Today Sarah Lenhoff, director of policy and research, and Jason Mancini, director of government affairs, of The Education Trust-Midwest, testified to the Michigan Senate Education Committee on the importance of educator evaluation and support. Their testimony follows.

Thank you for giving us the chance to speak to you today about Michigan’s statewide system of educator support and evaluation. I am Jason Mancini, director of government affairs at The Education Trust-Midwest (ETM). With me today is Sarah Lenhoff, our director of policy and research. ETM is a nonpartisan, data-driven, education research, information and advocacy organization. We work to serve as a source of nonpartisan information and expertise – and a partner to state leaders, educators and others – about Michigan education and achievement gap closing.

First, we’d like to thank lawmakers for your leadership on the development of this new system focused on raising teaching and learning in our schools. From the very beginning of this system’s development in the 2011 tenure reforms, the legislature has been a leader on the issue of raising teaching quality.

Clearly, Michigan desperately needs this new system. Today, Michigan is at or near the bottom for student learning and improvement among all 50 states in most subjects and grades. In key subjects, like 4th grade reading, our students are actually learning at lower levels today than they were ten years ago. But it doesn’t have to be this way. The state of Tennessee provides us a good model of how a teacher evaluation and support system can help dramatically and quickly transform our schools – and Michigan students’ learning levels.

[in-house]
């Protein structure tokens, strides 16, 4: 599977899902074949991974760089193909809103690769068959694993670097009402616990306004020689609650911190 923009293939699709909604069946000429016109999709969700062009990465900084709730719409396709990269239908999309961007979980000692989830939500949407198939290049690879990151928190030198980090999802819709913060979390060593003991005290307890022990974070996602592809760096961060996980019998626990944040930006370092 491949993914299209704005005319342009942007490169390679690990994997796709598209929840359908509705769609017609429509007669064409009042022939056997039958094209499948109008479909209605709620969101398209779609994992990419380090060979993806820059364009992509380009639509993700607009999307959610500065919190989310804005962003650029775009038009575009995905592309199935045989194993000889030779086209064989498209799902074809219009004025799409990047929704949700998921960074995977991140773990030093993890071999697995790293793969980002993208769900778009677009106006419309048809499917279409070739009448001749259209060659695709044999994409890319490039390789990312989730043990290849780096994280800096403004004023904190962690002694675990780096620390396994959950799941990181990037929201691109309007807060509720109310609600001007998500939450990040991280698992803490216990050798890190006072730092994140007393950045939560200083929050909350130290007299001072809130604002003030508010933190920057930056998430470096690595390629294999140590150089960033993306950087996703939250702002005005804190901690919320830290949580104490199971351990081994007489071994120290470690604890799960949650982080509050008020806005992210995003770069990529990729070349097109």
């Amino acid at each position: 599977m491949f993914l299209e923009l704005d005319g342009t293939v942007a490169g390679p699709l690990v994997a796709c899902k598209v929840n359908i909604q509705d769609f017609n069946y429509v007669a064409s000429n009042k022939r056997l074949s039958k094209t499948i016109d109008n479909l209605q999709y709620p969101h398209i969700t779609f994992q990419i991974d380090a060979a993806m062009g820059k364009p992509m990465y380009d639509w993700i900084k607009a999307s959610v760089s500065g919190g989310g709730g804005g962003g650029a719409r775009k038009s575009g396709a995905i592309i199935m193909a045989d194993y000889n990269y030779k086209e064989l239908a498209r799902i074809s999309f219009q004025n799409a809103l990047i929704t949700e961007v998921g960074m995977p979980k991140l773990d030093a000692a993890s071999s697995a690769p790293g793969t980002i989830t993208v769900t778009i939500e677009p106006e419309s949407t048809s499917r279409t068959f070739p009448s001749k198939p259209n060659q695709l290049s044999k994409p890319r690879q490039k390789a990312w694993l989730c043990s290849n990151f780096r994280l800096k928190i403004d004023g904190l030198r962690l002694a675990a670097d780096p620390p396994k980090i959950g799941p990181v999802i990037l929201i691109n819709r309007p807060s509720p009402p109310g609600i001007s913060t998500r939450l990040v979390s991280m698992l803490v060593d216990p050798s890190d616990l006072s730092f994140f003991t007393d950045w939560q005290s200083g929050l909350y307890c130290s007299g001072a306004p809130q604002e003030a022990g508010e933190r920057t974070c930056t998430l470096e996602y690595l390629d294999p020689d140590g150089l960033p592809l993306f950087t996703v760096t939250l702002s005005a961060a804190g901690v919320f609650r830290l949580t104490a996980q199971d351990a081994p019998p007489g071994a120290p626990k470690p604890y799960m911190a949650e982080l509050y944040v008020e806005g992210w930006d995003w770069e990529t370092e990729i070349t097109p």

Tennessee has been far outpacing Michigan – and the national average – in student improvement since 2011. Indeed, it is now the nation’s leading state for student improvement, according to the national assessment. These gains are being made not just for white students but for African-American students, too.

Tennessee’s leaders attribute this extraordinary improvement to their implementation and investment in their statewide educator support and evaluation system, along with higher standards. In fact, none of the leading education states have improved student achievement without holding teachers accountable and supporting their improvement.